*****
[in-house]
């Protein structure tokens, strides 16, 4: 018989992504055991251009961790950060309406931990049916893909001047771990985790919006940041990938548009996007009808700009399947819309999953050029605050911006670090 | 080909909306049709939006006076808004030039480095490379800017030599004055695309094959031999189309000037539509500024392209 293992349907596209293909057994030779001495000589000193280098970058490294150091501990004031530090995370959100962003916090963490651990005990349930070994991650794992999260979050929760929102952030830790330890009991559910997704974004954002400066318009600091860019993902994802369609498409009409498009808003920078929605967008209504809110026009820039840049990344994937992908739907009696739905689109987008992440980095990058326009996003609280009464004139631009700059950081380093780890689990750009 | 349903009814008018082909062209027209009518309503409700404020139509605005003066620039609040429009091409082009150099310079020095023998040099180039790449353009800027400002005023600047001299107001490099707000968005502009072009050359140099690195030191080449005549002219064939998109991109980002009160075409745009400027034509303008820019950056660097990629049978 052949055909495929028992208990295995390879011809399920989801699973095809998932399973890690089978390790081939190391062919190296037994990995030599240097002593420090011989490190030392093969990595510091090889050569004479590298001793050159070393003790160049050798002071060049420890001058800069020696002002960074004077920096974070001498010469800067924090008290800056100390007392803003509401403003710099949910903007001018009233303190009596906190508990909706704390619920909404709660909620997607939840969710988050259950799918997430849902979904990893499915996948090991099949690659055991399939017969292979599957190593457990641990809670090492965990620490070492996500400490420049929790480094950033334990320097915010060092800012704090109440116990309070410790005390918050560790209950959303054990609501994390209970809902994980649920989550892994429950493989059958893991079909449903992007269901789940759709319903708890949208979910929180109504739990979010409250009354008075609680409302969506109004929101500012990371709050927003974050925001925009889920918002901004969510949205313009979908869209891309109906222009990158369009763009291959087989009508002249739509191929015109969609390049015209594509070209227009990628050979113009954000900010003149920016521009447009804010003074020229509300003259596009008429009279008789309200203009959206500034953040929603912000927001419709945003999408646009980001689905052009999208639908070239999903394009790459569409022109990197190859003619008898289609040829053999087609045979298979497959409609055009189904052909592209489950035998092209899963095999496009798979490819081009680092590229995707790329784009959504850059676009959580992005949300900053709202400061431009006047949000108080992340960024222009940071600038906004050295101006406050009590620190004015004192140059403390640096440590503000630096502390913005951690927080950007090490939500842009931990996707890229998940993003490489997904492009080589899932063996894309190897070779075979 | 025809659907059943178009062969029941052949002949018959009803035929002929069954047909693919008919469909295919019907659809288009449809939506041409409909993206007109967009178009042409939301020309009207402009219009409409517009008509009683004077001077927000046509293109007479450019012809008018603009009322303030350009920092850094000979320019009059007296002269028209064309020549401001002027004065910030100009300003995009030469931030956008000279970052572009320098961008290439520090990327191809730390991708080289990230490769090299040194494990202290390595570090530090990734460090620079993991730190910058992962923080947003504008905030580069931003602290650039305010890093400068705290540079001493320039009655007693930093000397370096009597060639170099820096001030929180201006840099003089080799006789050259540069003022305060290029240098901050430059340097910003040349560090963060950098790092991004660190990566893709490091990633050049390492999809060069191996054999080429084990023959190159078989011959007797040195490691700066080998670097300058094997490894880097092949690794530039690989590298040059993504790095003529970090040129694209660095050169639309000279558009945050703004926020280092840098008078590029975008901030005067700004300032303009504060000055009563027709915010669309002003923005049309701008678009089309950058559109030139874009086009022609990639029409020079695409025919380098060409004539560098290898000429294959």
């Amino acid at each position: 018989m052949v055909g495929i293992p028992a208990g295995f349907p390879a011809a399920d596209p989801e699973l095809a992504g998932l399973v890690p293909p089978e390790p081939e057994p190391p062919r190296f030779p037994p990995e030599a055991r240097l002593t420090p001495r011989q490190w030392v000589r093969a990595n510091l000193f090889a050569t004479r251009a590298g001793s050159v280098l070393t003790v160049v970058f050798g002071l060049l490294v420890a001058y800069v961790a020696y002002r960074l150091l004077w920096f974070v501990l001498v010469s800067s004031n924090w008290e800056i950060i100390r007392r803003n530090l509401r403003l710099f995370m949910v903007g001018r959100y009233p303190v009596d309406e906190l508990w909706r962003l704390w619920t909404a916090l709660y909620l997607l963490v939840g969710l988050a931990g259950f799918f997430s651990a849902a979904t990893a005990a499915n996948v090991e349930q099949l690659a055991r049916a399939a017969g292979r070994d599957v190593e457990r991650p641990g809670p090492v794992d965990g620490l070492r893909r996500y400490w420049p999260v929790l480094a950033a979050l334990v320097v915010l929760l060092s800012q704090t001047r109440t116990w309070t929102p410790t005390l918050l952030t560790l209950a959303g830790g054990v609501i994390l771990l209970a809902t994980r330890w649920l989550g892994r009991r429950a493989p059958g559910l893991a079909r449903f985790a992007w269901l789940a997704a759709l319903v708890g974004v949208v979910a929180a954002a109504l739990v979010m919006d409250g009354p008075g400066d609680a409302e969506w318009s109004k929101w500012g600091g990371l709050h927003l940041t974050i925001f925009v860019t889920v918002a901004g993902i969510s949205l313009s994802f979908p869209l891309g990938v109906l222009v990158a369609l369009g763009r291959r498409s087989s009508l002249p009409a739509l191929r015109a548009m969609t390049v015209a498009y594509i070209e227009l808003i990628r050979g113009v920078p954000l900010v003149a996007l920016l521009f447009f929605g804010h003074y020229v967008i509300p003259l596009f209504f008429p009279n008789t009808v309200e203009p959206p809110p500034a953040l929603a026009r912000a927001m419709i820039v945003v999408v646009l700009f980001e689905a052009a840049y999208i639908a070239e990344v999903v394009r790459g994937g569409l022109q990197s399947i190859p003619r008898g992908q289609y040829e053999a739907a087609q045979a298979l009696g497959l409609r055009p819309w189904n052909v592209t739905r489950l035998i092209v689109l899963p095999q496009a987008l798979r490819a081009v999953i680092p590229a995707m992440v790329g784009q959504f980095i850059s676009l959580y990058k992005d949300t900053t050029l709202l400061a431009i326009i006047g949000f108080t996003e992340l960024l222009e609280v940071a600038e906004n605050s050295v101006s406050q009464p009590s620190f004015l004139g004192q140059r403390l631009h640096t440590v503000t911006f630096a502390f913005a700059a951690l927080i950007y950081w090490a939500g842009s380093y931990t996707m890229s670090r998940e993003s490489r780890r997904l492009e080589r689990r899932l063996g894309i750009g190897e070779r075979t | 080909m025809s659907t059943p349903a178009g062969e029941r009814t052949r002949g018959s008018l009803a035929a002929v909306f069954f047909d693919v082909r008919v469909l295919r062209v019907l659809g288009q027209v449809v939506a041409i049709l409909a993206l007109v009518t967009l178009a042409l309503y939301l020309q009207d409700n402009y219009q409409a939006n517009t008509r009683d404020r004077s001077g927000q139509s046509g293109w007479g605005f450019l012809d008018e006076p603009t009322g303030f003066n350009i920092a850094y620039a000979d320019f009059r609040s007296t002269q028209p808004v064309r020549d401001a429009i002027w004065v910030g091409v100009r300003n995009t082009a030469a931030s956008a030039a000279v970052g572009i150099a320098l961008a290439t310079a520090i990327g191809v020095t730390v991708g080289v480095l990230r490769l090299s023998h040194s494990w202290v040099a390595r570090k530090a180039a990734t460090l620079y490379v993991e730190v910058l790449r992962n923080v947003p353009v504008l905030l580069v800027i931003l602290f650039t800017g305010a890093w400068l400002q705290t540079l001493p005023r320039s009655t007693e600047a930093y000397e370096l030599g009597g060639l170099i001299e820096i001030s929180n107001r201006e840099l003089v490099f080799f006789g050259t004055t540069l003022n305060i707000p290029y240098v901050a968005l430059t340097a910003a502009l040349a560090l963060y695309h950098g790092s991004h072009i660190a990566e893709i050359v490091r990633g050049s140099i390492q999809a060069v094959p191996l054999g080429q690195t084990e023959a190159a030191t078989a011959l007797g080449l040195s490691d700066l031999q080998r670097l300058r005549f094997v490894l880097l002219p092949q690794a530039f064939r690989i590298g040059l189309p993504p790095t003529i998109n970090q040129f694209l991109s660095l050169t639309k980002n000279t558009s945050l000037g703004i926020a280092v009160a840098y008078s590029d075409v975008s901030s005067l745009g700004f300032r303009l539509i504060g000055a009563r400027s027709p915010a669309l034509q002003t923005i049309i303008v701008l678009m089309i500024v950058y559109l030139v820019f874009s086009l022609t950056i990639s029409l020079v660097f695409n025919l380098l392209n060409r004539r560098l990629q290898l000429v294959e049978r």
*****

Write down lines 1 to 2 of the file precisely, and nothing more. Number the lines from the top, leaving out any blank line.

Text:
[in-house]
């Protein structure tokens, strides 16, 4: 018989992504055991251009961790950060309406931990049916893909001047771990985790919006940041990938548009996007009808700009399947819309999953050029605050911006670090 | 080909909306049709939006006076808004030039480095490379800017030599004055695309094959031999189309000037539509500024392209 293992349907596209293909057994030779001495000589000193280098970058490294150091501990004031530090995370959100962003916090963490651990005990349930070994991650794992999260979050929760929102952030830790330890009991559910997704974004954002400066318009600091860019993902994802369609498409009409498009808003920078929605967008209504809110026009820039840049990344994937992908739907009696739905689109987008992440980095990058326009996003609280009464004139631009700059950081380093780890689990750009 | 349903009814008018082909062209027209009518309503409700404020139509605005003066620039609040429009091409082009150099310079020095023998040099180039790449353009800027400002005023600047001299107001490099707000968005502009072009050359140099690195030191080449005549002219064939998109991109980002009160075409745009400027034509303008820019950056660097990629049978 052949055909495929028992208990295995390879011809399920989801699973095809998932399973890690089978390790081939190391062919190296037994990995030599240097002593420090011989490190030392093969990595510091090889050569004479590298001793050159070393003790160049050798002071060049420890001058800069020696002002960074004077920096974070001498010469800067924090008290800056100390007392803003509401403003710099949910903007001018009233303190009596906190508990909706704390619920909404709660909620997607939840969710988050259950799918997430849902979904990893499915996948090991099949690659055991399939017969292979599957190593457990641990809670090492965990620490070492996500400490420049929790480094950033334990320097915010060092800012704090109440116990309070410790005390918050560790209950959303054990609501994390209970809902994980649920989550892994429950493989059958893991079909449903992007269901789940759709319903708890949208979910929180109504739990979010409250009354008075609680409302969506109004929101500012990371709050927003974050925001925009889920918002901004969510949205313009979908869209891309109906222009990158369009763009291959087989009508002249739509191929015109969609390049015209594509070209227009990628050979113009954000900010003149920016521009447009804010003074020229509300003259596009008429009279008789309200203009959206500034953040929603912000927001419709945003999408646009980001689905052009999208639908070239999903394009790459569409022109990197190859003619008898289609040829053999087609045979298979497959409609055009189904052909592209489950035998092209899963095999496009798979490819081009680092590229995707790329784009959504850059676009959580992005949300900053709202400061431009006047949000108080992340960024222009940071600038906004050295101006406050009590620190004015004192140059403390640096440590503000630096502390913005951690927080950007090490939500842009931990996707890229998940993003490489997904492009080589899932063996894309190897070779075979 | 025809659907059943178009062969029941052949002949018959009803035929002929069954047909693919008919469909295919019907659809288009449809939506041409409909993206007109967009178009042409939301020309009207402009219009409409517009008509009683004077001077927000046509293109007479450019012809008018603009009322303030350009920092850094000979320019009059007296002269028209064309020549401001002027004065910030100009300003995009030469931030956008000279970052572009320098961008290439520090990327191809730390991708080289990230490769090299040194494990202290390595570090530090990734460090620079993991730190910058992962923080947003504008905030580069931003602290650039305010890093400068705290540079001493320039009655007693930093000397370096009597060639170099820096001030929180201006840099003089080799006789050259540069003022305060290029240098901050430059340097910003040349560090963060950098790092991004660190990566893709490091990633050049390492999809060069191996054999080429084990023959190159078989011959007797040195490691700066080998670097300058094997490894880097092949690794530039690989590298040059993504790095003529970090040129694209660095050169639309000279558009945050703004926020280092840098008078590029975008901030005067700004300032303009504060000055009563027709915010669309002003923005049309701008678009089309950058559109030139874009086009022609990639029409020079695409025919380098060409004539560098290898000429294959």